The cost of fixing system vulnerabilities and the risk associated with vulnerabilities after system deployment are high for both developers and end users. While there are a number of best practices available to address the issue of software security vulnerabilities, these practices are often difficult to reuse due to the implementation-specific nature of the best practices. In addition, greater understanding of the root causes of security flaws has led to a greater appreciation of the importance of taking security into account in all phases in the software development life cycle, not just in the implementation and deployment phases. This report describes a set of secure design patterns, which are descriptions or templates describing a general solution to a security problem that can be applied in many different situations. Rather than focus on the implementation of specific security mechanisms, the secure design patterns detailed in this report are meant to eliminate the accidental insertion of vulnerabilities into code or to mitigate the consequences of vulnerabilities. The patterns were derived by generalizing existing best security design practices and by extending existing design patterns with security-specific functionality. They are categorized according to their level of abstraction: architecture, design, or implementation.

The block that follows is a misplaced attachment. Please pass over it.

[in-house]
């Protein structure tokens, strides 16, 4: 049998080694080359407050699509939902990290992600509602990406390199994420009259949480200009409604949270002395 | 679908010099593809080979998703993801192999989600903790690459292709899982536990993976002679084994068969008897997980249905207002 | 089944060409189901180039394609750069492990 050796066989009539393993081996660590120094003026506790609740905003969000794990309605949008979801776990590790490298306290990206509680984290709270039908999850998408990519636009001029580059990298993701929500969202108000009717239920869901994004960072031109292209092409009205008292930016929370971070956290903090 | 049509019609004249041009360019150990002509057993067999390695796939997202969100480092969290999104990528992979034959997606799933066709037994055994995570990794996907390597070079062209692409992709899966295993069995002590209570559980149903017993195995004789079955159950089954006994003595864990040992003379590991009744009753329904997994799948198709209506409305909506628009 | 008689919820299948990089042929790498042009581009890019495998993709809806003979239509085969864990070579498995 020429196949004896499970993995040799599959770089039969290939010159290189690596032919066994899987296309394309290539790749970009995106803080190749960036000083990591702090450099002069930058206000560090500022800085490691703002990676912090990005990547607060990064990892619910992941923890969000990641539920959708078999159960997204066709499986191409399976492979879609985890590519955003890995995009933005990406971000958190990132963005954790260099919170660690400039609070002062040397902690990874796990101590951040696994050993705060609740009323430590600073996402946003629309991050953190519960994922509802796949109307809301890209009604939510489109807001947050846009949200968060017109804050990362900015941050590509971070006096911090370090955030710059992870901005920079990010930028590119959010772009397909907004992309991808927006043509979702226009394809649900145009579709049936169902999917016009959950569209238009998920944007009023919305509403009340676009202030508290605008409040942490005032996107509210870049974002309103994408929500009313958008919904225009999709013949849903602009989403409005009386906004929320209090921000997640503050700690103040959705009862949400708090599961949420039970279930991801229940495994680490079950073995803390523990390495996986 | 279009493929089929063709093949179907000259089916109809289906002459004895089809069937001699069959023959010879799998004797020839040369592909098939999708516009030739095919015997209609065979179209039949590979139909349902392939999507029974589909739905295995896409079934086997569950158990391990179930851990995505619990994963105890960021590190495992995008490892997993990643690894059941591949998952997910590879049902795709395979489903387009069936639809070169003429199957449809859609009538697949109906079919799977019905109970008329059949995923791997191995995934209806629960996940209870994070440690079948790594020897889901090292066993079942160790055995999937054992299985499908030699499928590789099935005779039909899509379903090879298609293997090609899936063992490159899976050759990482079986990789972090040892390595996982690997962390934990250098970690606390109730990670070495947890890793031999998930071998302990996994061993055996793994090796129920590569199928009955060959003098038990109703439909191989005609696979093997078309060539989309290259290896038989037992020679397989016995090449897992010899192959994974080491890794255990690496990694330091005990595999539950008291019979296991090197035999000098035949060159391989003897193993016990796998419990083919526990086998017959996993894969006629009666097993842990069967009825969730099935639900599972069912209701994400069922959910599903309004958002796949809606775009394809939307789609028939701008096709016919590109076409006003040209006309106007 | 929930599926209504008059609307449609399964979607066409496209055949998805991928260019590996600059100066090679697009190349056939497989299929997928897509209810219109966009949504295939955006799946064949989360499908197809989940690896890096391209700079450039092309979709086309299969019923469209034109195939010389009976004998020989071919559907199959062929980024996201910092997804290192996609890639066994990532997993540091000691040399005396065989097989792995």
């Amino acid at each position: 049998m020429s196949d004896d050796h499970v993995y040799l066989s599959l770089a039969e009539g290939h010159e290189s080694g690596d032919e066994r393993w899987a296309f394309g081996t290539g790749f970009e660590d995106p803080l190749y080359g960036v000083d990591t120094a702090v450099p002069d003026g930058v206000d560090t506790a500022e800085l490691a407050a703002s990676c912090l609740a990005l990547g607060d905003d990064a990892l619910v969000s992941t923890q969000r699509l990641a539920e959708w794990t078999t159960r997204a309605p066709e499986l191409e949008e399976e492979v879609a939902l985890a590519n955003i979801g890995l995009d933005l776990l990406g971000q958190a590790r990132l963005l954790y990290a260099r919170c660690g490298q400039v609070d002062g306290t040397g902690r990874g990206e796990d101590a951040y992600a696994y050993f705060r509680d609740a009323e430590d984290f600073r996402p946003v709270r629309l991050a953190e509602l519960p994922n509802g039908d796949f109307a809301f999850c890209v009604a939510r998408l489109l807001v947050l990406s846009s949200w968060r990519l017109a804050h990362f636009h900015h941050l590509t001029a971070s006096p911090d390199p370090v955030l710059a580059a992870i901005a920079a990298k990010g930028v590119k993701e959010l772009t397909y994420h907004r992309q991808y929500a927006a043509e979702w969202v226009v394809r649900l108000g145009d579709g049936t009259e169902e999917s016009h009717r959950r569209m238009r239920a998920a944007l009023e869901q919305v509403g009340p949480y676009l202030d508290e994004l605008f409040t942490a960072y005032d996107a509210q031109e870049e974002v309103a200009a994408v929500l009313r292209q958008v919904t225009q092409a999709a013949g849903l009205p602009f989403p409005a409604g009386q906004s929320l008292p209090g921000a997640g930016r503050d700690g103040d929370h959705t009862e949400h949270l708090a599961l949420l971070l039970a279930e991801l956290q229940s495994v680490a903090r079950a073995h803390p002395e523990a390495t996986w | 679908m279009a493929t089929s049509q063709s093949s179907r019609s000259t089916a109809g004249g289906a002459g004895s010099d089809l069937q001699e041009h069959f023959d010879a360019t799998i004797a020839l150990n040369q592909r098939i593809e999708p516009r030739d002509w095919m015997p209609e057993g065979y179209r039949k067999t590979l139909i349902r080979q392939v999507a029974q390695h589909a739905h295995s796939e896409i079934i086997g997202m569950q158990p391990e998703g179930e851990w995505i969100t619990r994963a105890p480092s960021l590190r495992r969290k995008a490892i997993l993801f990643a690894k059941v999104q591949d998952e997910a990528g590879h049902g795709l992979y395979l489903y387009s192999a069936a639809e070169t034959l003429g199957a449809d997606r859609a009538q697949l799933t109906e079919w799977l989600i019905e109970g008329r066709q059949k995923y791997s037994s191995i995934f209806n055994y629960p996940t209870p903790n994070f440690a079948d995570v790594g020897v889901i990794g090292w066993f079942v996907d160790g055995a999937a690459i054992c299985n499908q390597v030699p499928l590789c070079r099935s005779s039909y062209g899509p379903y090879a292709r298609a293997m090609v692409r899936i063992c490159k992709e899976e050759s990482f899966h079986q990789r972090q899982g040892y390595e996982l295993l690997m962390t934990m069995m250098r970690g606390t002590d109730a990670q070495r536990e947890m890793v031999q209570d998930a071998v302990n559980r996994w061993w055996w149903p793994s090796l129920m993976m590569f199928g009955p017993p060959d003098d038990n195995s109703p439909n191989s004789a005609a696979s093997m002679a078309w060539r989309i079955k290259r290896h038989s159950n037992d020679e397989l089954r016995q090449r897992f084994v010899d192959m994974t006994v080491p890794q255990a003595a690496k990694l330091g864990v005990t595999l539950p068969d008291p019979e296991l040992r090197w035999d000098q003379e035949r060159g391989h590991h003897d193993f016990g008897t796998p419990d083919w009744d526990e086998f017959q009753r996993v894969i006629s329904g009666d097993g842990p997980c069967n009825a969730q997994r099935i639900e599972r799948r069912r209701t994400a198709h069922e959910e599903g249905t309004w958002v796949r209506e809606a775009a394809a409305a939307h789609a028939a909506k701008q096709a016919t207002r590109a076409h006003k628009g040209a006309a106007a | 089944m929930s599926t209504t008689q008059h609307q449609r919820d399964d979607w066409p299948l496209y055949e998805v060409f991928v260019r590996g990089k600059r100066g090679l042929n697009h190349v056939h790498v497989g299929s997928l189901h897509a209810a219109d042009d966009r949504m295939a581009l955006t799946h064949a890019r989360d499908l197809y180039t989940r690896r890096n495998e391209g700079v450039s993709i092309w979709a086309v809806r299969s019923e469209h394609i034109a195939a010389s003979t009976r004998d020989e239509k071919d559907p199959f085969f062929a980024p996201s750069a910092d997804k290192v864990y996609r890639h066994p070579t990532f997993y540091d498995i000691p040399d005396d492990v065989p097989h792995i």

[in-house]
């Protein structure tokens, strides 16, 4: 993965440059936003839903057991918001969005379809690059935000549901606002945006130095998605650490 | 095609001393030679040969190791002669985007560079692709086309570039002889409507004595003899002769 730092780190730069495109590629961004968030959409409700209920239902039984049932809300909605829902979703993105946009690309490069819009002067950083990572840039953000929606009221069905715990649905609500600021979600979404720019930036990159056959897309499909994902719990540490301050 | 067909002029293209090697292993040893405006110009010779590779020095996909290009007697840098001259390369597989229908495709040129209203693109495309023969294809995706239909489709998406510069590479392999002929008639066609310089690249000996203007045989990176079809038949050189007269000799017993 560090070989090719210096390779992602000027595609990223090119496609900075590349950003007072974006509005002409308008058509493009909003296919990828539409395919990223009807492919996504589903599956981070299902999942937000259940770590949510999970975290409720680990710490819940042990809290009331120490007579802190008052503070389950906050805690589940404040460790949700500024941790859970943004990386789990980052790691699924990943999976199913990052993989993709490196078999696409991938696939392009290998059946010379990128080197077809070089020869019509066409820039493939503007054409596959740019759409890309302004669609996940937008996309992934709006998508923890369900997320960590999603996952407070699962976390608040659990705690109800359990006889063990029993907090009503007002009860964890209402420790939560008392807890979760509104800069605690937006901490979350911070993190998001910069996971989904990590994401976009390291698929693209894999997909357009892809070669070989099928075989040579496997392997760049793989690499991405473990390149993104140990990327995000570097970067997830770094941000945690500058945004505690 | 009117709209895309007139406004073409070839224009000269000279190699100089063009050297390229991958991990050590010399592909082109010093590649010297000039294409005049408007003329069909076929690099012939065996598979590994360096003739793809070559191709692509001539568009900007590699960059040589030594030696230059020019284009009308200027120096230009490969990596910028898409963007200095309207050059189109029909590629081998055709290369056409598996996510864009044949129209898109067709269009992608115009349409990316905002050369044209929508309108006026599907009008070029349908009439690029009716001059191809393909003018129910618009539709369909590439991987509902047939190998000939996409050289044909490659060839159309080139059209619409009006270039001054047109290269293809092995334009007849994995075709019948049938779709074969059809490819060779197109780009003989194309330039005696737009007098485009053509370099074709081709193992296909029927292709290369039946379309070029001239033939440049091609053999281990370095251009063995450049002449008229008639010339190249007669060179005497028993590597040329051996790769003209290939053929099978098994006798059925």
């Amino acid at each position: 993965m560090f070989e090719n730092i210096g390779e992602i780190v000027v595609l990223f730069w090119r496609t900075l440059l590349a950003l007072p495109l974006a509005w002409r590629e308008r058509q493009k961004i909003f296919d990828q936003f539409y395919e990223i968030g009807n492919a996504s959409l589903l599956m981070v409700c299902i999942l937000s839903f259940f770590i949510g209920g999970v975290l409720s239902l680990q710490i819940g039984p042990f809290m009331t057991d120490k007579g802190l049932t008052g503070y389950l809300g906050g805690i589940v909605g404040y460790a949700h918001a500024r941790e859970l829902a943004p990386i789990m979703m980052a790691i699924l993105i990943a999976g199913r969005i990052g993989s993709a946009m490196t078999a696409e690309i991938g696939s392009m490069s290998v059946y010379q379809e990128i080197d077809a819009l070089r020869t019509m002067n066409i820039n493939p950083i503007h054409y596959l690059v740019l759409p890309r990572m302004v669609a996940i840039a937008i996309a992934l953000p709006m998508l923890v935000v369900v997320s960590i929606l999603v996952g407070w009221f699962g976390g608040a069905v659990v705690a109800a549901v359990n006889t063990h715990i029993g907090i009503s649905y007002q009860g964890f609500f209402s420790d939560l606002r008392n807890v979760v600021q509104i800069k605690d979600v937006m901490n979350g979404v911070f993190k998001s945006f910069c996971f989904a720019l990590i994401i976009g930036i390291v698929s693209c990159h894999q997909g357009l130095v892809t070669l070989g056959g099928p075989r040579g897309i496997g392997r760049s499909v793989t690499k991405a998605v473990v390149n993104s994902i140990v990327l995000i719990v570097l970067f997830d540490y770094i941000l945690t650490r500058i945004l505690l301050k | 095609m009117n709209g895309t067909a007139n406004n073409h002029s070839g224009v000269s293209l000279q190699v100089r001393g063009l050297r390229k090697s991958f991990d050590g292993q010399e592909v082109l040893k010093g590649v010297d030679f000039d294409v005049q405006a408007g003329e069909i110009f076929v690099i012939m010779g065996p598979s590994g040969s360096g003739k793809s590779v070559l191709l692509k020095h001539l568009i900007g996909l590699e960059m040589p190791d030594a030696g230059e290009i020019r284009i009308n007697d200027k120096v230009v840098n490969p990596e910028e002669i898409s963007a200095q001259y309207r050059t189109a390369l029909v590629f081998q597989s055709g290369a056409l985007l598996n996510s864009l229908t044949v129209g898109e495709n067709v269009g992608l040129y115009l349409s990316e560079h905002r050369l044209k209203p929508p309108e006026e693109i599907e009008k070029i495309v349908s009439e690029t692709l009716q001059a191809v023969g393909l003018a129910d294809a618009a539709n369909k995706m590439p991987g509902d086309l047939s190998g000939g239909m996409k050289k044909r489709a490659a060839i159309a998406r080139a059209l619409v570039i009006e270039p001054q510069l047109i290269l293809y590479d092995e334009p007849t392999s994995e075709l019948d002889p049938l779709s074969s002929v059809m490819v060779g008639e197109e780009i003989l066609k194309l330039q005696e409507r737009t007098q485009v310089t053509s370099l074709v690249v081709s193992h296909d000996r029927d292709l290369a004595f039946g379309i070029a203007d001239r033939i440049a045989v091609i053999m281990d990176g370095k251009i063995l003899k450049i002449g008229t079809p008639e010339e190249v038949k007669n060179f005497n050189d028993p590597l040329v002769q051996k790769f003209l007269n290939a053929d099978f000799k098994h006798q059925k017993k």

Six new secure design patterns were added to the report in an October 2009 update.
Cite This Report
Dougherty, Chad; Sayre, Kirk; Seacord, Robert; Svoboda, David; & Togashi, Kazuya. Secure Design Patterns (CMU/SEI-2009-TR-010). Software Engineering Institute, Carnegie Mellon University, 2009. http://www.sei.cmu.edu/library/abstracts/reports/09tr010.cfm
C. Dougherty, K. Sayre, R. Seacord, D. Svoboda, and K. Togashi, "Secure Design Patterns," Software Engineering Institute, Carnegie Mellon University, Pittsburgh, Pennsylvania, Technical Report CMU/SEI-2009-TR-010, 2009.
Dougherty, C., Sayre, K., Seacord, R., Svoboda, D., & Togashi, K. (2009). Secure Design Patterns (CMU/SEI-2009-TR-010). Retrieved May 18, 2013, from the Software Engineering Institute, Carnegie Mellon University website: http://www.sei.cmu.edu/library/abstracts/reports/09tr010.cfm
Dougherty, Chad, Kirk Sayre, Robert Seacord, David Svoboda, and Kazuya Togashi. Secure Design Patterns (CMU/SEI-2009-TR-010). Pittsburgh, PA: Software Engineering Institute, Carnegie Mellon University, 2009. http://www.sei.cmu.edu/library/abstracts/reports/09tr010.cfm
Dougherty, C., Sayre, K., Seacord, R., Svoboda, D., & Togashi, K. 2009. Secure Design Patterns (Technical Report CMU/SEI-2009-TR-010). Pittsburgh: Software Engineering Institute, Carnegie Mellon University. http://www.sei.cmu.edu/library/abstracts/reports/09tr010.cfm